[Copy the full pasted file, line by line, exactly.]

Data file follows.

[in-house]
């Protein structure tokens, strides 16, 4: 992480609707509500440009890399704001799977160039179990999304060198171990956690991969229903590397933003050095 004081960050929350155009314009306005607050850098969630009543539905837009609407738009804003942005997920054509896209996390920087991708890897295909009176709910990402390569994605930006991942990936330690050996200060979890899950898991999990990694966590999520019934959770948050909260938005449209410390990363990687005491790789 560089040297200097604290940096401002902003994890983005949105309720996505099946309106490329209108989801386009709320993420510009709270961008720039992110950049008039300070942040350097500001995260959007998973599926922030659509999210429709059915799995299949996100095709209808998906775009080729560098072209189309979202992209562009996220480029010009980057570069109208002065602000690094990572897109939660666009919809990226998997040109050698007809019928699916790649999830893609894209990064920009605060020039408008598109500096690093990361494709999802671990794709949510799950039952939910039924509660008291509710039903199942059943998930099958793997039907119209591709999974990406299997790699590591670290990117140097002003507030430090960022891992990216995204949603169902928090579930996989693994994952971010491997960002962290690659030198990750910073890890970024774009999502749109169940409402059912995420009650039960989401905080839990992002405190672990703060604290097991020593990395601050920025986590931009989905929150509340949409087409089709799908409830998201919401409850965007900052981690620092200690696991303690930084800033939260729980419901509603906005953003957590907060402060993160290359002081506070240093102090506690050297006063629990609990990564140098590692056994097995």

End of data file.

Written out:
[in-house]
């Protein structure tokens, strides 16, 4: 992480609707509500440009890399704001799977160039179990999304060198171990956690991969229903590397933003050095 004081960050929350155009314009306005607050850098969630009543539905837009609407738009804003942005997920054509896209996390920087991708890897295909009176709910990402390569994605930006991942990936330690050996200060979890899950898991999990990694966590999520019934959770948050909260938005449209410390990363990687005491790789 560089040297200097604290940096401002902003994890983005949105309720996505099946309106490329209108989801386009709320993420510009709270961008720039992110950049008039300070942040350097500001995260959007998973599926922030659509999210429709059915799995299949996100095709209808998906775009080729560098072209189309979202992209562009996220480029010009980057570069109208002065602000690094990572897109939660666009919809990226998997040109050698007809019928699916790649999830893609894209990064920009605060020039408008598109500096690093990361494709999802671990794709949510799950039952939910039924509660008291509710039903199942059943998930099958793997039907119209591709999974990406299997790699590591670290990117140097002003507030430090960022891992990216995204949603169902928090579930996989693994994952971010491997960002962290690659030198990750910073890890970024774009999502749109169940409402059912995420009650039960989401905080839990992002405190672990703060604290097991020593990395601050920025986590931009989905929150509340949409087409089709799908409830998201919401409850965007900052981690620092200690696991303690930084800033939260729980419901509603906005953003957590907060402060993160290359002081506070240093102090506690050297006063629990609990990564140098590692056994097995």